IRAs are powerful tools available to American individuals, allowing them to save for retirement with tax-free growth, or on a tax-deferred basis. They are vastly under utilized because many people don’t understand how they work. We break down the basics below.
The Power of Tax Deferred Investing
The following chart demonstrates how, all else being equal, tax deferred investing leads to significantly greater returns.
Source: Capital Group Co.
Frequently Asked Question
Q: Is my money locked up until I reach retirement?
Many have avoided opening an IRA because the thought of not being able to touch their hard earned money until they’re 60 years old is unacceptable. This is a valid concern, and investment plans with a lock-in period should generally be avoided.
The truth is that a Roth IRA allows the owner to withdraw 100% of contributions at any time, without any penalties or additional taxes. For example, if you invest $100,000 into your Roth IRA, and decide you need that money several years later, the full amount is available to you.
Early withdrawals on the earnings are subject to a 10% penalty, however even these can be withdrawn penalty-free in some situations, such as:
- Your first home purchase
- Qualified education cost for yourself, spouse, children, or grandchildren.
- And many more
Note: Contributions and earnings withdrawals from a Traditional IRA are typically subject to a 10% penalty, however the same Roth exceptions apply.
Q: If I already have a 401(k), can I still save in an IRA?
Taking advantage of employer sponsored retirement plans such as a 401(k) is a great way to save money for retirement, however it should be used in tandem with an IRA strategy.
IRAs often provide greater investment flexibility, and having a Roth IRA alongside your 401(k) can provide much needed tax diversification. Since you’ll owe taxes on 401(k) withdrawals during retirement, tax-free money from your Roth can act as a buffer that could let you avoid a higher tax bracket.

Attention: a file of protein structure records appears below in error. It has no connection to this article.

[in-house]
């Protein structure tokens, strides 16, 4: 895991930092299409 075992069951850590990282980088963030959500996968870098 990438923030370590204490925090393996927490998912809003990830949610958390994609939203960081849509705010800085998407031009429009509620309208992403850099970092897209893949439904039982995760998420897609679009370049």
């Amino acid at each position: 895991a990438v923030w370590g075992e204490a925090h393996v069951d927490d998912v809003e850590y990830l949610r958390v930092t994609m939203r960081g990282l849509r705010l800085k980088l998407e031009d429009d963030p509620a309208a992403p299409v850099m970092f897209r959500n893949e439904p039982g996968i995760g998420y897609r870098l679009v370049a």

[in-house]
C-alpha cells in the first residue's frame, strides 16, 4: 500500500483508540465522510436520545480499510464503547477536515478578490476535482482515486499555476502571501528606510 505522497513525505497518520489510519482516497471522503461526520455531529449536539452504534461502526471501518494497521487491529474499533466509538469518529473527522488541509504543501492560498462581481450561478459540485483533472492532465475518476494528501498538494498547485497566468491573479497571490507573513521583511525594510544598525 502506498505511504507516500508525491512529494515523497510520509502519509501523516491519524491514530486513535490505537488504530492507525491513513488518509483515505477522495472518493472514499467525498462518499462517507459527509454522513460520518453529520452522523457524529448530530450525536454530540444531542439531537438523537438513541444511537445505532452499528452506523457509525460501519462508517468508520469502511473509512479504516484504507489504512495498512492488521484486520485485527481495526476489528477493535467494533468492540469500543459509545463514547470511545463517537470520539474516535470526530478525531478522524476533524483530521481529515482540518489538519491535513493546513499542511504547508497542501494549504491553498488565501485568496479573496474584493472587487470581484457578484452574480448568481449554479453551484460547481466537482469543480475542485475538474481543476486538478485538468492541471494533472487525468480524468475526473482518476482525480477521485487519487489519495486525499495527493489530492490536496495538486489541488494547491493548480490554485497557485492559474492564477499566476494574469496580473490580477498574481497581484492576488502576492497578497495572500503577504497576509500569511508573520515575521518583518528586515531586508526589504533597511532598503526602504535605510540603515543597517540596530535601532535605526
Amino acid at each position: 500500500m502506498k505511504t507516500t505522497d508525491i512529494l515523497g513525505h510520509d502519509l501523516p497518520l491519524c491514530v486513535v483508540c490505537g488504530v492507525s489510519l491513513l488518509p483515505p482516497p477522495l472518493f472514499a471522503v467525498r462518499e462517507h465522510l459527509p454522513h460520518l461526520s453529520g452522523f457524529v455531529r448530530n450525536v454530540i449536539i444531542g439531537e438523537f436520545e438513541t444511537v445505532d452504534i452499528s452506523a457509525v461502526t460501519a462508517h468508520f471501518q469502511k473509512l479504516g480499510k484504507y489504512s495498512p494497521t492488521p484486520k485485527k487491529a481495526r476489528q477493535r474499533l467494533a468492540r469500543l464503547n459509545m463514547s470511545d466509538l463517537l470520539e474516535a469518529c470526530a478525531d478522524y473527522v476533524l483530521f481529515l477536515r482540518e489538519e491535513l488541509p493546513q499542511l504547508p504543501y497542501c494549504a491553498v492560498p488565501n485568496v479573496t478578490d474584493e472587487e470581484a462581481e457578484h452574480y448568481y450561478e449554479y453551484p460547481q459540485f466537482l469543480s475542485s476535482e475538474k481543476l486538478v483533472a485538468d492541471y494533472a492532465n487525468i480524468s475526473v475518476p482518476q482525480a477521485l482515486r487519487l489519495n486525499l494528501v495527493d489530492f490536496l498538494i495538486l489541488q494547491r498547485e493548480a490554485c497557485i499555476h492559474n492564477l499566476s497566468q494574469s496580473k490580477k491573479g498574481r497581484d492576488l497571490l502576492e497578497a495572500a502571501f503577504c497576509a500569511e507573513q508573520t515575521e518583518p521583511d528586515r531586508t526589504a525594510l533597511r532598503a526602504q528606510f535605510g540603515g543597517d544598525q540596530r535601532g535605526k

Q: Are IRA investment choices limited?
IRAs are often wrongly associated with CDs and other bank products. Banks that offer these products have incentive to market IRAs in this way, but the reality is that an IRA is like any other brokerage account. While 401(k) investments are often limited to costly mutual funds, IRA investment choices range from stocks and bonds, to derivatives such as futures and options.
In fact, due to the tax shield on capital gains, we often recommend trading that has higher capital appreciation potential, to be done within an IRA. Since taxes are not accounted for until distribution, an investor also has the freedom to buy and sell as frequently as desired within the account, without worrying about short-term capital gain taxes.
Roth IRA vs. Traditional IRA
Roth IRAs are similar to Traditional IRAs; the main difference is when the tax is taken out. Roth IRAs are taxed before contributing; Traditional IRAs are taxed at retirement. See more comparisons below:
A Note on 401(k) Rollovers:
A 401(k) rollover is the process of moving your retirement savings from an employer-sponsored plan, into an IRA. This process allows you to keep your tax-deferred savings, while typically providing broader investment choices. Before making a decision, it is important to consider all tax implications, fees, and penalties.
Ultimately, the type of IRA you choose can have a significant impact on your long-term retirement savings and future financial goals, and understanding your options is critical. For more information or if you have any questions or comments, please reach out to our expert Max Greb at email@example.com.
About the O&G Research Team
The O&G Research Team holds Series 65 and Series 3 certifications and are experienced traders in international financial markets.
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